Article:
The first important fact to note is that WSCF exclusively works with .NET interfaces. It generates a .NET interface instead of the abstract class with all the unnecessary and duplicated ASMX attribute glue that gets spit out by tools like wsdl.exe for creating service-side stubs. This approach is extremely helpful if you want to separately host the service interface and the service implementation. For example, if you want to host the service implementation under COM+ and expose a service interface for Enterprise Services, one for WSE messaging and one for ASMX. In this case you have to define a shared interface that follows the same contract as the WSDL file. The tool also generates an interface for the consumer-side proxy if you choose to create a Web service proxy. You can imagine that this easily enables scenarios where the proxy generation and instantiation can be done by a configurable factory. By doing so you can hide the location and the chosen transport.

 
Figure 10: Web service project after the code generation process.
The second obvious feature is that WSCF can optionally create separate files for all data, message, and interface contract artifacts. In the sample you have files for the data types (UgMember, DotnetExperience), the message types (GetMemberDataRequest, GetMemberDataResponse, and RegisterMemberMessage), as well as for the service interface and base implementation (IDotnetUserGroup and WebService). All the types live inside the very same .NET namespace. This way a developer can easily just delete or exchange one or the other type by eliminating the file. This is sometimes useful because you might happen to have another, better implementation for example, for UgMember, in your enterprise- or project-wide types library that you would use rather than the one generated from the data contract.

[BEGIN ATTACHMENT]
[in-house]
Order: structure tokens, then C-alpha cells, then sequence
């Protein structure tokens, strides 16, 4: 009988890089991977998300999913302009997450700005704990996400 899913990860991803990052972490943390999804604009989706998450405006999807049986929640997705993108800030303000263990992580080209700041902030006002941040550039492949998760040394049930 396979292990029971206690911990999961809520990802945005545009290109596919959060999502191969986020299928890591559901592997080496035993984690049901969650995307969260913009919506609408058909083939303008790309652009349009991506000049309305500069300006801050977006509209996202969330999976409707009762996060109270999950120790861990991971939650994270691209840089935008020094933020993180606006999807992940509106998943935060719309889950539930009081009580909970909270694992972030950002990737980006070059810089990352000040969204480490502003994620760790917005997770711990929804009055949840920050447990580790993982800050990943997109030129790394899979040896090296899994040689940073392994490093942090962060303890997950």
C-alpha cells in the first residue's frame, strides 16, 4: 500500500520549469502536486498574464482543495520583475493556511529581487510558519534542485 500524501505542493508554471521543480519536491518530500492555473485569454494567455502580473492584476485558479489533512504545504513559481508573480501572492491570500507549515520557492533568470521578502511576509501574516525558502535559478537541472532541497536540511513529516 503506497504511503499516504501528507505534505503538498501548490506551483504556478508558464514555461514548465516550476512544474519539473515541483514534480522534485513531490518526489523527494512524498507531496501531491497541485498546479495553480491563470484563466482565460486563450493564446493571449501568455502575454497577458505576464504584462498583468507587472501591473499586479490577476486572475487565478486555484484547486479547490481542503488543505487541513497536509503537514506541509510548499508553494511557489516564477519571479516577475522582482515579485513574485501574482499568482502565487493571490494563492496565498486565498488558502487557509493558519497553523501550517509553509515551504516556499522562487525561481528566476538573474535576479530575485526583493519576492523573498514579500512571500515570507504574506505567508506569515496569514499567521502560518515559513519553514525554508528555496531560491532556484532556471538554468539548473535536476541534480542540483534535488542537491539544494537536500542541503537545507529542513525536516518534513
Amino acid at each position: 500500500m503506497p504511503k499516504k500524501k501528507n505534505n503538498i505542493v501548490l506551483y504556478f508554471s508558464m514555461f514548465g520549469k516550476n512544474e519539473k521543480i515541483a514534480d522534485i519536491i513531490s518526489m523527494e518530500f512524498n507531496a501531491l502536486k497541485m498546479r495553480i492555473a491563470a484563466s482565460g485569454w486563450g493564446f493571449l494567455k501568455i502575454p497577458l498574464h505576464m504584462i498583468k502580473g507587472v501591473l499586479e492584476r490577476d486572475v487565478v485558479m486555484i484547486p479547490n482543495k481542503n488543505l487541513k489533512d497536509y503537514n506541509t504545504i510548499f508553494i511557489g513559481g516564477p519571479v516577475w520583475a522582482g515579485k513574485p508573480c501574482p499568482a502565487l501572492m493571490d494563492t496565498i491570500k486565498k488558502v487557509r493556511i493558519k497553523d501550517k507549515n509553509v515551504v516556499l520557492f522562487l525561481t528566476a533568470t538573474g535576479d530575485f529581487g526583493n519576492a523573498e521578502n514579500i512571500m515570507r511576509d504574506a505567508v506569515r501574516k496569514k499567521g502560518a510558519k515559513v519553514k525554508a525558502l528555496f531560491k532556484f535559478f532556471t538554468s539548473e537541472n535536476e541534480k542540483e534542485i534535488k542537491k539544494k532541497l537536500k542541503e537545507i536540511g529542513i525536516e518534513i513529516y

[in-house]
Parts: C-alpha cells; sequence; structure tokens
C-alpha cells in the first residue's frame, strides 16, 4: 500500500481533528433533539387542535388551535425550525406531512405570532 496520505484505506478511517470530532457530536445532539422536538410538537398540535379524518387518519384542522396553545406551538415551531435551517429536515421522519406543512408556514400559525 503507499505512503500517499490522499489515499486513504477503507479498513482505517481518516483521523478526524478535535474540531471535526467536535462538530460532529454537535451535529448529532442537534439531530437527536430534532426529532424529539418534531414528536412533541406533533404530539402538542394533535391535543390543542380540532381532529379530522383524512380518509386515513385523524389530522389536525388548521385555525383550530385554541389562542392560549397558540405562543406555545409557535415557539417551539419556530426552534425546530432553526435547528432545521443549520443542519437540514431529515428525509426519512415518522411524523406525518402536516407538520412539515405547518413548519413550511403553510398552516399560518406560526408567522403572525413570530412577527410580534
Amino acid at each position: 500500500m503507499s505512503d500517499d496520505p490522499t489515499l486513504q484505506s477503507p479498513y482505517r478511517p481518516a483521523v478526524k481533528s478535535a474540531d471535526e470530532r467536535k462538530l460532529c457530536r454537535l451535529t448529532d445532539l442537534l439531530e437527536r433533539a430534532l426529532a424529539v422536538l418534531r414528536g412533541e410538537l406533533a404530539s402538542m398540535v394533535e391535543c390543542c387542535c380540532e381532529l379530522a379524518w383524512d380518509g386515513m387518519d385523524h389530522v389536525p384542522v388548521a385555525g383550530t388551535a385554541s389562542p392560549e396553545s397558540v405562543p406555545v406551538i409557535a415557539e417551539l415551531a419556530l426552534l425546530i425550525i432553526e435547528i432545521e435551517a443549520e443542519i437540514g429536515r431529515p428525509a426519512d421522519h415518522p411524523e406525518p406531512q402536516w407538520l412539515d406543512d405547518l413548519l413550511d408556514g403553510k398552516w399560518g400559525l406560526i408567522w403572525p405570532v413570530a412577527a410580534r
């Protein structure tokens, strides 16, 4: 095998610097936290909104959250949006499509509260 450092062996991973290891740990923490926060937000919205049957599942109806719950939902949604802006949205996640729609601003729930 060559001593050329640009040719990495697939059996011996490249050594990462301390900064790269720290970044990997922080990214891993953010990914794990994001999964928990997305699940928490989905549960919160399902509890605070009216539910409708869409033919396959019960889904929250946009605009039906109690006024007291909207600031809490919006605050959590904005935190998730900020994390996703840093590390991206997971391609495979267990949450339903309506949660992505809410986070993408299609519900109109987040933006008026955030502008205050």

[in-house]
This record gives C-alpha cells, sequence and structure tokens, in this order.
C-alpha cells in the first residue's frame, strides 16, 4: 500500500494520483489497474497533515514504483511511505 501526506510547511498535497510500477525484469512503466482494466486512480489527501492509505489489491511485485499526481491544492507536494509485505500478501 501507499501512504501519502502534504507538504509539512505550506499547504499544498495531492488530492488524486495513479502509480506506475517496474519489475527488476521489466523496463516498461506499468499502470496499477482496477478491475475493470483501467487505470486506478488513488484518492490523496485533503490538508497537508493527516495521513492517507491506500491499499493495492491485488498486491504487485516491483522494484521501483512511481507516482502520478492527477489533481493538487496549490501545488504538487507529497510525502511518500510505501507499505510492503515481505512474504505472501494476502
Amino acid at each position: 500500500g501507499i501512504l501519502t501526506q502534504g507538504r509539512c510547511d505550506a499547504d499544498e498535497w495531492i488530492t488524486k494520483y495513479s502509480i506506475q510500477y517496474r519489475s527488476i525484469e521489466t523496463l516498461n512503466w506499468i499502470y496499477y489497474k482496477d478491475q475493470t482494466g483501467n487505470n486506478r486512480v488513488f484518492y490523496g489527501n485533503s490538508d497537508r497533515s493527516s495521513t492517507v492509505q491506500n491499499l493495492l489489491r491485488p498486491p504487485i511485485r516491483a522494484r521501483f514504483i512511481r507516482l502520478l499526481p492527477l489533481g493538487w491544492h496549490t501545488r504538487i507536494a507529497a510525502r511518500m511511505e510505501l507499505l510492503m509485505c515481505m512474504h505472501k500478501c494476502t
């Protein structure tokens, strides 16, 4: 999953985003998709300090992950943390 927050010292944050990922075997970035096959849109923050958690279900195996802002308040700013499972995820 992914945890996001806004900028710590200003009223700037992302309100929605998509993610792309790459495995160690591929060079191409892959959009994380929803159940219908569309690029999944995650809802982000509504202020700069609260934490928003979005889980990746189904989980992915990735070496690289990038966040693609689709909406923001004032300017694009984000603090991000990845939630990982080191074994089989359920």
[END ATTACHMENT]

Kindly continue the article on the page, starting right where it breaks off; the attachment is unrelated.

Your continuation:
If you dive into programming the Web service logic you'll discover another nice feature of the generated code. Each type has a default constructor with all necessary initialization parameters already in place. So if you want to wire up a sample implementation for the GetMemberData operation, you might proceed as in the following (please consider the completely message-oriented programming model).

// Construct response message GetMemberDataResponse resp = new GetMemberDataResponse(); // Create and fill data for response message UgMember theMember = new UgMember("Christian","Weyer", new DateTime(1974, 7, 7), DotnetExperience.GoogleRocks); resp.MemberInfo = theMember; return resp;

This makes it very easy to embrace the message-based programming model without the need to write many lines of code.

When your Web service receives a SOAP message it usually gets deserialized by the ASMX runtime with the help of XmlSerializer to build and fill the appropriate .NET objects that match the XSD-to-CLR mapping. But often this is just too much burden for the runtime to take. You might want to have the chance to validate the incoming (and also the outgoing) SOAP messages against the message and data schemas you already have in place. WSCF can optionally provide this feature for Web service implementations. When choosing this option it adds an external assembly to the project and implements a SoapExtension for handling all the schema validation logic.

Last but not least, you need an easy way to basically test your Web service. The ASMX runtime provides a documentation and help page for this purpose. But the problem with the default page is that you still might call ?wsdl on the .asmx endpoint. And this would still automatically render the WSDL inferred from the current Web service implementation, and would not use your pre-defined WSDL. WSCF takes the route of adding a new custom help page that looks and feels like the original one but disables the ?wsdl feature completely. Because in the contract-first world you start from the WSDL, you do not want to have the WSDL available through the endpoint (although it would be technically possible).